I was on a lightening quick visit to Limerick but was keen to try out the food at Aroi so managed to free up some time for a late lunch. Inside, the restaurant has lovely casual, unpretentious feel. Comfortable banquette seating runs along one length whilst there are a number of spacious booths along the opposite wall. Large photos of Asian markets adorn the walls which are painted in bright welcoming colours. The decor feels slightly retro but I loved it.
The menu looks a little daunting at first as it lists quite a large number of dishes many of which we were unfamiliar with but it is well-structured and easy enough to navigate. It is divided into sections including ‘Noodle Soups’, ‘Stir-Fry’, ‘Wok Noodles’ as well as ‘Rice’ and ‘Curry’ among others.
We were both feeling rather peckish so decided that we would have starters. My Satai Gai (€5) chicken skewers with a peanut sauce was fantastic with an addictive sauce that complemented the moist and juicy chicken perfectly. The sauce had a lovely toasty flavour initially with an underlying sweetness that gave way on the palate to some very welcome chilli heat.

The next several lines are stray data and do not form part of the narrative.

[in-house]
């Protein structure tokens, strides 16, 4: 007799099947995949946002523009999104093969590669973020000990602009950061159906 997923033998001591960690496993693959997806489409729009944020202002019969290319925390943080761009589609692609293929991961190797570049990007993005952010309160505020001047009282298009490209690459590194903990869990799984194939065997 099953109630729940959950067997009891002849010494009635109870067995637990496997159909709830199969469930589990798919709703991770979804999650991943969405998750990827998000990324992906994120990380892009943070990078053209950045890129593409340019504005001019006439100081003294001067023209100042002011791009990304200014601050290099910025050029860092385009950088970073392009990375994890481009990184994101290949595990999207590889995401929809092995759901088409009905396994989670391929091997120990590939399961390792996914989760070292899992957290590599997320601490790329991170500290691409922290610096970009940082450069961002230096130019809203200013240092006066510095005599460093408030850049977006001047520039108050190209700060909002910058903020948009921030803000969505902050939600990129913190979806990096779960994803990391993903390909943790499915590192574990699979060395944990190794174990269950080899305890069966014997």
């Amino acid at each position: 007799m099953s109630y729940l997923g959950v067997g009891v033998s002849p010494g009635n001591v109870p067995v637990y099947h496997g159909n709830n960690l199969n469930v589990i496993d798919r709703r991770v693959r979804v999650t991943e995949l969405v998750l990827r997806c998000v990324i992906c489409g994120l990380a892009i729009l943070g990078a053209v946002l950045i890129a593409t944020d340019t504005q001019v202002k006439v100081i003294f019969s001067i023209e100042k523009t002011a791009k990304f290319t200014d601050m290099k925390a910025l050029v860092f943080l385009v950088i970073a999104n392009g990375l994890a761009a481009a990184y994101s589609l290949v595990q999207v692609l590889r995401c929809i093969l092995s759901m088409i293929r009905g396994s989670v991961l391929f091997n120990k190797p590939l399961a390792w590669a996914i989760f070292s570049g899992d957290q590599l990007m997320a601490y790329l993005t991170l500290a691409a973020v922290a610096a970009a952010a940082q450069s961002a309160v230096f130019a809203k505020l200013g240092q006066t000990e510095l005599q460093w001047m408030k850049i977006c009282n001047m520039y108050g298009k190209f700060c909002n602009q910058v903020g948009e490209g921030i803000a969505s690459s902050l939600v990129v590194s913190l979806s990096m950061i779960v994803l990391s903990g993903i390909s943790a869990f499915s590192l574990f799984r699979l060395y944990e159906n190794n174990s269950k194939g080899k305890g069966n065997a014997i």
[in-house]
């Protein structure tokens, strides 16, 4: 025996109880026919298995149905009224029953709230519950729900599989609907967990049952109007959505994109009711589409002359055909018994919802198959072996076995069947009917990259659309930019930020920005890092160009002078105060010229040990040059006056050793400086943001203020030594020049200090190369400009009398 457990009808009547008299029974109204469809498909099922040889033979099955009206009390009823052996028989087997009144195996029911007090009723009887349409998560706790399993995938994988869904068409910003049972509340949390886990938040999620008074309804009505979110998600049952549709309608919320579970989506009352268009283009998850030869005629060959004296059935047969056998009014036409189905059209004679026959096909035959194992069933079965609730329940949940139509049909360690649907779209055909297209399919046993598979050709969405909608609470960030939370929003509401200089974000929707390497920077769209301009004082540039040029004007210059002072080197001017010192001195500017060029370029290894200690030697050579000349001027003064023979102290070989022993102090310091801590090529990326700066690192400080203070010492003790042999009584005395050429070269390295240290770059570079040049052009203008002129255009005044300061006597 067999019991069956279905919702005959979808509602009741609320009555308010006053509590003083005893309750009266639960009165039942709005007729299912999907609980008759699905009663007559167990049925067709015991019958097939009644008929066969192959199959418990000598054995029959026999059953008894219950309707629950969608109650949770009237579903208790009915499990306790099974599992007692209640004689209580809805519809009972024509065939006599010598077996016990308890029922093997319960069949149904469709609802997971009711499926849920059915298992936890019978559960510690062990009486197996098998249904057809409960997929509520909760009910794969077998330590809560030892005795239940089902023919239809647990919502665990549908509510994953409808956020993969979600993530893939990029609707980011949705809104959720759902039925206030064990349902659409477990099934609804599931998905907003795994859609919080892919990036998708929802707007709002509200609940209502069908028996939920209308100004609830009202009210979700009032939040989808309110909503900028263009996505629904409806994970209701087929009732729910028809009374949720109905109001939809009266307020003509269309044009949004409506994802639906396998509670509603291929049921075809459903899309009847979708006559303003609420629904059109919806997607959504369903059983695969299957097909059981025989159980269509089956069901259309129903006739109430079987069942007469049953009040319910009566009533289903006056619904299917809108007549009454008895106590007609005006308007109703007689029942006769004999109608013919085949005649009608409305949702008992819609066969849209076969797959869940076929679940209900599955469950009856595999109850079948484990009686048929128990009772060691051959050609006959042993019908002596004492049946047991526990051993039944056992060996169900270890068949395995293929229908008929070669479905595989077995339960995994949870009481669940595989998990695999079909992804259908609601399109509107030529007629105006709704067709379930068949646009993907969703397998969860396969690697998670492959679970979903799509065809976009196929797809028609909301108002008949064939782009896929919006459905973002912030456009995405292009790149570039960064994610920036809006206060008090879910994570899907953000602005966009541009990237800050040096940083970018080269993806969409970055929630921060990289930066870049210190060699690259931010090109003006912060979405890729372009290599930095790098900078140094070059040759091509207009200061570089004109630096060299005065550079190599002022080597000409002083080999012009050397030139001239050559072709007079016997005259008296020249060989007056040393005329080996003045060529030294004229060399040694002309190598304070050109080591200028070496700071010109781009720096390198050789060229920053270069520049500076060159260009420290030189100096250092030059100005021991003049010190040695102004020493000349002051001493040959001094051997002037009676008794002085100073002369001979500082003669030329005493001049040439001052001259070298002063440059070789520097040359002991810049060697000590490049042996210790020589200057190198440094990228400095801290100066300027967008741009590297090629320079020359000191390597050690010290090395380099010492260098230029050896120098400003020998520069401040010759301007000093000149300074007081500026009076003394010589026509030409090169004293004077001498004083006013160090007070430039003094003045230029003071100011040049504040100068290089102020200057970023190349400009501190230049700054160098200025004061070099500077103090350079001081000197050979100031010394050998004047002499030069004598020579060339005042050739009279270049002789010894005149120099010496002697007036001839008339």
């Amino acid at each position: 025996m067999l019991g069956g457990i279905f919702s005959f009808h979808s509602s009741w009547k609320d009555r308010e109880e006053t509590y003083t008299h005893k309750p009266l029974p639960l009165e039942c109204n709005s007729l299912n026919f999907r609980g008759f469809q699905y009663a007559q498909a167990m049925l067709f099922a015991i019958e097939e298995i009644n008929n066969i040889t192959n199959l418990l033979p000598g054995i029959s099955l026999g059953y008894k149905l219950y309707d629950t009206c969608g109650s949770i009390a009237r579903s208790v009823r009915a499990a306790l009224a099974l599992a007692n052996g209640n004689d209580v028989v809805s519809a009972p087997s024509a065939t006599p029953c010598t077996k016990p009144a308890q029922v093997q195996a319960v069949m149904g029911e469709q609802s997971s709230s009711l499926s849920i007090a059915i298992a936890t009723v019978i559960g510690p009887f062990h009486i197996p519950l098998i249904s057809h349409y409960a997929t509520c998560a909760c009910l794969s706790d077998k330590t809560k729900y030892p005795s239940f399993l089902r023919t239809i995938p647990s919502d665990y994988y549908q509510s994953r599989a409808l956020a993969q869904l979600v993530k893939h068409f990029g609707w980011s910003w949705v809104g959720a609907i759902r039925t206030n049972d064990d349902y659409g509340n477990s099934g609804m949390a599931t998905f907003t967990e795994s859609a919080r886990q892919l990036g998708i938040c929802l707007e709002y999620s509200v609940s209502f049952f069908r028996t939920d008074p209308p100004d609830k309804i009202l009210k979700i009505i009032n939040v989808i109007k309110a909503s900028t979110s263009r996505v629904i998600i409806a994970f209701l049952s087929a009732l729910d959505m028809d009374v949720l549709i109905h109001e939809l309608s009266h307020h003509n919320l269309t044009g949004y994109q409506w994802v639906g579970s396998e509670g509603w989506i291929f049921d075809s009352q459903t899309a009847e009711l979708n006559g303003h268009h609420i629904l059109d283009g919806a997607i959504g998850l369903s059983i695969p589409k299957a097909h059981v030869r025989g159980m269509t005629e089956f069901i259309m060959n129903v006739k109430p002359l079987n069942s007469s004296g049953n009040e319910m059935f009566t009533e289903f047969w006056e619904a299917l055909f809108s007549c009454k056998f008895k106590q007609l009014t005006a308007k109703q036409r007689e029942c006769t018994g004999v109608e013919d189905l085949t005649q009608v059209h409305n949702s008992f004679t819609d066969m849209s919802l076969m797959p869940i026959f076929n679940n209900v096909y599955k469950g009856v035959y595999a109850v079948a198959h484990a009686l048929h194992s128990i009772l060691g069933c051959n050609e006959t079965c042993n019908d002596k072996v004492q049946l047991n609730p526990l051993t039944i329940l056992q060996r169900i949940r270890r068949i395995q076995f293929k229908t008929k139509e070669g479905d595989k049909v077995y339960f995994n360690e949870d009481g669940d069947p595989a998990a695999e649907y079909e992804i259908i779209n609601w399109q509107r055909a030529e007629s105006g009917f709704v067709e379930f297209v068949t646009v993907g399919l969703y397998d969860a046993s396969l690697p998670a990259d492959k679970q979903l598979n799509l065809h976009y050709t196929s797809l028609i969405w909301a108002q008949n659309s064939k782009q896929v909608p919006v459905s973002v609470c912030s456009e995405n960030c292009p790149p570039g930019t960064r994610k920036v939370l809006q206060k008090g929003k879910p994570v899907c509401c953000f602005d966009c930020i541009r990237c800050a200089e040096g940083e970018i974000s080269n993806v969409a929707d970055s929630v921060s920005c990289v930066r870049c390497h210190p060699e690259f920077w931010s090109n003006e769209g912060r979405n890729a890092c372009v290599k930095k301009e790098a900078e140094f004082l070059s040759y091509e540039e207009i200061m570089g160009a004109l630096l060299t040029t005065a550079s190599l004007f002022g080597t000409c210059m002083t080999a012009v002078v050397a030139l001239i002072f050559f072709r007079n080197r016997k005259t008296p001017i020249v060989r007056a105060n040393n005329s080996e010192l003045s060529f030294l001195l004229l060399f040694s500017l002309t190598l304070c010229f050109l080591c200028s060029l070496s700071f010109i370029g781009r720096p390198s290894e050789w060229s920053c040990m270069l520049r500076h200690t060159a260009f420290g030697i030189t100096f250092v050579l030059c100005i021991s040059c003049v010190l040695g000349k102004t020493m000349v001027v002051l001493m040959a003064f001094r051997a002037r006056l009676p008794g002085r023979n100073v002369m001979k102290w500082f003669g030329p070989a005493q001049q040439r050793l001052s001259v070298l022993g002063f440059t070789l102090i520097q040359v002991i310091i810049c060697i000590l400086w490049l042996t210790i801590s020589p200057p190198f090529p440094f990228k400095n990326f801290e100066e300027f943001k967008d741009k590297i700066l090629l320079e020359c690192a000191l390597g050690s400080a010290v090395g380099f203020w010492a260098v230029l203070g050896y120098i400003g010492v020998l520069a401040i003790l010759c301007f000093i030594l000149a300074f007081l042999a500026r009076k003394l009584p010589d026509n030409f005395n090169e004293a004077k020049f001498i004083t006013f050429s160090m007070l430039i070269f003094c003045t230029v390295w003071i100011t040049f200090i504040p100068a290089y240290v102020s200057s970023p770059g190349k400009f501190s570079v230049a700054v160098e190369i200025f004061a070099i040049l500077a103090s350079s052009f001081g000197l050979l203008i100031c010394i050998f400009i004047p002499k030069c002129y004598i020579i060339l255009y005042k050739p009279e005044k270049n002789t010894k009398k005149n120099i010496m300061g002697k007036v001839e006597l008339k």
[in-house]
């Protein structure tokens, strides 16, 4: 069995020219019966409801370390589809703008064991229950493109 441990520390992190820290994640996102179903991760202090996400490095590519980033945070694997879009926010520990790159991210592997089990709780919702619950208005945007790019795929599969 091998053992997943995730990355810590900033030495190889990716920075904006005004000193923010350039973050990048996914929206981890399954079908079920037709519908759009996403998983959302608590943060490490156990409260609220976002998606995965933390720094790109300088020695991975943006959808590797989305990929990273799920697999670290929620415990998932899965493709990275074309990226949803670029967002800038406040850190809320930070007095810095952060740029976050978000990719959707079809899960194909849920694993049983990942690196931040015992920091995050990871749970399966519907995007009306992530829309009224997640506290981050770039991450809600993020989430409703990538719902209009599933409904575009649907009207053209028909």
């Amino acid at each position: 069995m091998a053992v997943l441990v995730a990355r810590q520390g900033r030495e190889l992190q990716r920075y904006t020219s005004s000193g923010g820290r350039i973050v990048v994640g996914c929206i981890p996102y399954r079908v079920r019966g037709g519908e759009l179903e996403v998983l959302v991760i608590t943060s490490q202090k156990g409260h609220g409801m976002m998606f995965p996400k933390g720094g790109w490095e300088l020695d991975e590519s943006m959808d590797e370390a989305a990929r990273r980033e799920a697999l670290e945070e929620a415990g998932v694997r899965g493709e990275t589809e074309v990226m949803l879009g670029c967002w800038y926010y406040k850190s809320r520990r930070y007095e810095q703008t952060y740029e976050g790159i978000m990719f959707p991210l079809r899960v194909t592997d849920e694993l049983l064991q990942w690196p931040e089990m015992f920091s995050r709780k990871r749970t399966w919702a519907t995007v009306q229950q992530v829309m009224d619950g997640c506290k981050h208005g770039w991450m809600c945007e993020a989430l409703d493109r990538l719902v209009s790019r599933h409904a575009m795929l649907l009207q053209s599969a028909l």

This type of food is addictive and I found it impossible not to run my finger around the empty dish just to make sure that I hadn’t left any of the sauce behind. To put it bluntly, there are variations of satay chicken aplenty on offer in restaurants around Ireland and then there is Aroi’s supercharged and extremely delicious Satai Gai – an excellent dish.
Our other starter, the Crispy Lotus Salad (€5) was an Asian take on a garden salad. The salad was attractively presented with clean, distinct flavours. All the elements were wonderfully fresh and the lotus root crisps provided an interesting crunchy texture against the tender leaves.
I am a little embarrassed to admit that I couldn’t choose between the Pad Thai (€12) and the Pad Kar Prow ( €11) for my main course so ended up ordering both to sample them, bringing home a little package of leftovers to be enjoyed at home later that evening.
The Pad Thai didn’t hold back on the flavour front offering up a gamut of taste sensations ranging from salty and sweet to hot, spicy and sour. I particularly liked the crunch and intense flavour of the dried shrimp against the soft slippery glass noodles. This was another great dish.